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Ultrasensitive Nanotechnology Based Sensor can Detect Early-Stage Cancer

Gold nanoprisms have been used to develop a sensor that can be used to diagnose pancreatic cancer. The gold nanoprisms interact with microRNA in the patients blood to indicate if the disease is present. This novel technology is both cheap and effective.

Credit:Department of Chemistry and Chemical Biology, School of Science, Indiana University-Purdue University Indianapolis

The IUPUI team has elucidated the design, development and testing of the new microRNA sensor in a study reported in American Chemical Society’s peer-reviewed journal, ACS Nano, which is dedicated to studies related to nanotechnology and nanoscience. Based on the potential test results, the researchers reported that the novel sensor can easily detect pancreatic cancer, or can determine the level of changes in microRNA signatures related to cancer to specify the presence of a benign state.

A team from Indiana University-Purdue University Indianapolis (IUPUI) designed, developed and tested the new sensor which detects microRNAs (mRNAs) in patients bodily fluids. Based on the results of their research the team are confident that the novel sensor can determine changes in mRNA signitures that will allow the easy detection of pancreatic cancer or to identify a benign state.

mRNAs are tiny RNA molecules which control and regulate the degree by which larger RNA molecules influence protein expression. Due to the crucial role they play in protein expression microRNAs are key biomarkers (molecules that are indictive of a diseased patient) in disease studies.

Recent research has shown that microRNAs themselves contribute towards cancer, cardiovascular disorders, diabetes and other related diseases.

The groundbreaking sensor developed by the IUPUI researchers is capable of sensing changes in microRNA. The device takes the form of a tiny glass chip which includes gold nanoprisms; pyramid shaped gold nanoparticles. When the sensor is immersed in a sample of body fluid such as blood, the nanoprisms optical properites are changed. This change in optical behaviour can be detected spectroscopically to detect the amount of 'interesting' microRNAs in the patient.

We used the fundamental concepts of nanotechnology to design the sensor to detect and quantify biomolecules at very low concentrations. We have designed an ultrasensitive technique so that we can see minute changes in microRNA concentrations in a patient's blood and confirm the presence of pancreatic cancer.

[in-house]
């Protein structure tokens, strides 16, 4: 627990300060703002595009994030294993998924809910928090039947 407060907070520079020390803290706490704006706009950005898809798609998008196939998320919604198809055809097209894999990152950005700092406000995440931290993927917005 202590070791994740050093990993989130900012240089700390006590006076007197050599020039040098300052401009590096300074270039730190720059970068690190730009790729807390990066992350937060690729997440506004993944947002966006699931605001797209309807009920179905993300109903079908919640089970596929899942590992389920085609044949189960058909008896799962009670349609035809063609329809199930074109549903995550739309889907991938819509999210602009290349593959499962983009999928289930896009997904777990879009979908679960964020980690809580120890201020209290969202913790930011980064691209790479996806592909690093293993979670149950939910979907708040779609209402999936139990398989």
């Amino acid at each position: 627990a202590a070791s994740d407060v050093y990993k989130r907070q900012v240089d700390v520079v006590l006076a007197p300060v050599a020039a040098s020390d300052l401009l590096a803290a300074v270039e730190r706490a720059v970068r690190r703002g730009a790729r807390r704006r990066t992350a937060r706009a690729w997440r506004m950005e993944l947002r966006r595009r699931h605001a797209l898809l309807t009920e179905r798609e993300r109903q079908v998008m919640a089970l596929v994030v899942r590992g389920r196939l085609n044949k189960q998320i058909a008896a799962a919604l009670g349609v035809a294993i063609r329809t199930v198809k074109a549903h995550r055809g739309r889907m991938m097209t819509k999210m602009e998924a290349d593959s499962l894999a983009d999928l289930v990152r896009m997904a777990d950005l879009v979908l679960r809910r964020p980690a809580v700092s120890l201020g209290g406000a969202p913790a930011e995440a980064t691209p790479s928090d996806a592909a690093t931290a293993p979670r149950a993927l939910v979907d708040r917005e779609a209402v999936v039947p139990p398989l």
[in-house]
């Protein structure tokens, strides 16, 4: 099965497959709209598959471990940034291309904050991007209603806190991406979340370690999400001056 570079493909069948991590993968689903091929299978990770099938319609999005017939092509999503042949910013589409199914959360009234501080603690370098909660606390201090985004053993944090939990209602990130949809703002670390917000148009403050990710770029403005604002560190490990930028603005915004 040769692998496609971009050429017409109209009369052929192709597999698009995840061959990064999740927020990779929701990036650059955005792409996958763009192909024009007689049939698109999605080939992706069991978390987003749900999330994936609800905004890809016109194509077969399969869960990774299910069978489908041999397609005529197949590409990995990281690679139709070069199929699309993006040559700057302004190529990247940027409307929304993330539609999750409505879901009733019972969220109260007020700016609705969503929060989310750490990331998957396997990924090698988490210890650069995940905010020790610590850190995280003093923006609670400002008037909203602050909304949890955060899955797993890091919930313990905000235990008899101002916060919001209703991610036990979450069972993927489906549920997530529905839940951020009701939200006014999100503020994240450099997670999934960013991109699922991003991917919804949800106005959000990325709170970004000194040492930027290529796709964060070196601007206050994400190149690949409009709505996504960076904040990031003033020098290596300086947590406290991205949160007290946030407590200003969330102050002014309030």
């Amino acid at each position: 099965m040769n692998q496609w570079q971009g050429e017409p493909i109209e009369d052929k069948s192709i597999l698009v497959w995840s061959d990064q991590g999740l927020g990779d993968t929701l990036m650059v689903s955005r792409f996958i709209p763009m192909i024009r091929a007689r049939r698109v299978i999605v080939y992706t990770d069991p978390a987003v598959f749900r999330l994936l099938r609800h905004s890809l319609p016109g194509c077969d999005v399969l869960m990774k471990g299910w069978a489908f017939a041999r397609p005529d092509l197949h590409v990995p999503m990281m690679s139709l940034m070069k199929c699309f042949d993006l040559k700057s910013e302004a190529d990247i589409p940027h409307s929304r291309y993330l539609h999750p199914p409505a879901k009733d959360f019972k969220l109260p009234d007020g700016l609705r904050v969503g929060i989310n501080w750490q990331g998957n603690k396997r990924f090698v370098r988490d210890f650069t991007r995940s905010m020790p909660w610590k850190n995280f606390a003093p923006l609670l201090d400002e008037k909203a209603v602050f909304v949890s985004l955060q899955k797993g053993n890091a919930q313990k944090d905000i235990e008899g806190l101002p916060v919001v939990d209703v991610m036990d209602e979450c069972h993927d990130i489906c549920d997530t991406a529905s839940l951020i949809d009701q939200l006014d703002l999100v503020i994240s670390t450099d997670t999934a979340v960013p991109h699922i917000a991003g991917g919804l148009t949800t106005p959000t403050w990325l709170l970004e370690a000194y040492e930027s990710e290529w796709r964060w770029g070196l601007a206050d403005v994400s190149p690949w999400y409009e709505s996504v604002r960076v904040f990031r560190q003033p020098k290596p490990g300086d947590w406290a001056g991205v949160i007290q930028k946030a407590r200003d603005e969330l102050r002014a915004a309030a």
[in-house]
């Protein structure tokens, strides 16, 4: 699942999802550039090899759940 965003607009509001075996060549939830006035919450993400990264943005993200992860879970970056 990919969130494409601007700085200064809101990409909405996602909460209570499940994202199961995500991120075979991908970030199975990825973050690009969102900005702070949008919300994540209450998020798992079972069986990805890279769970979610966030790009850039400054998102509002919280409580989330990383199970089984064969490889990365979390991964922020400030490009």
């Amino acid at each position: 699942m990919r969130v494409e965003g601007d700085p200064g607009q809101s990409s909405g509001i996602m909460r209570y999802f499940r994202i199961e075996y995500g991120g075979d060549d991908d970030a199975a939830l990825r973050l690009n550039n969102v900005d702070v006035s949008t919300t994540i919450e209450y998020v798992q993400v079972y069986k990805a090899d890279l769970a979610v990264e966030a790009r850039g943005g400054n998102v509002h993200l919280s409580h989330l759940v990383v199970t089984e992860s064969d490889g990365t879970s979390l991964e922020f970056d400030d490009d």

Prof. Rajesh Sardar - IUPUI

If we can establish that there is cancer in the pancreas because the sensor detects high levels of microRNA-10b or one of the other microRNAs associated with that specific cancer, we may be able to treat it sooner. He also partnered with Sardar to enhance the sensor's functions and provided a better insight into pancreatic cancer biology. Korc also headed the sensor’s testing process and its subsequent clinical applications.

This is especially significant for pancreatic cancer, because for many patients it is symptom-free for years or even a decade or more, by which time it has spread to other organs, when surgical removal is no longer possible and therapeutic options are limited. For example, diagnosis of pancreatic cancer at an early stage of the disease followed by surgical removal is associated with a 40 percent five-year survival. Diagnosis of metastatic pancreatic cancer, by contrast, is associated with life expectancy that is often only a year or less.

Murray Korc - IU School of Medicine

The use of gold nanoparticles may sound expensive, but considering their tiny size and the cost of most medical devices the new sensor is relatively economical.

$250 of gold can be used to produce 4,000 sensors, and 4,000 sensors can be used to conduct 4,000 tests at the very minimum. This low cost means the sensor can be used anywhere, including low-resource environments.

This joint study involved scientists from the schools of science and medicine from the Indiana University-Purdue University Indianapolis (IUPUI), and the Indiana University Melvin and Bren Simon Cancer Center.

Jake Wilkinson

Written by

Jake Wilkinson

Jake graduated from the University of Manchester with an integrated masters in Chemistry with honours. Due to his two left hands the practical side of science never appealed to him, instead he focused his studies on the field of science communication. His degree, combined with his previous experience in the promotion and marketing of events, meant a career in science marketing was a no-brainer. In his spare time Jake enjoys keeping up with new music, reading anything he can get his hands on and going on the occasional run.


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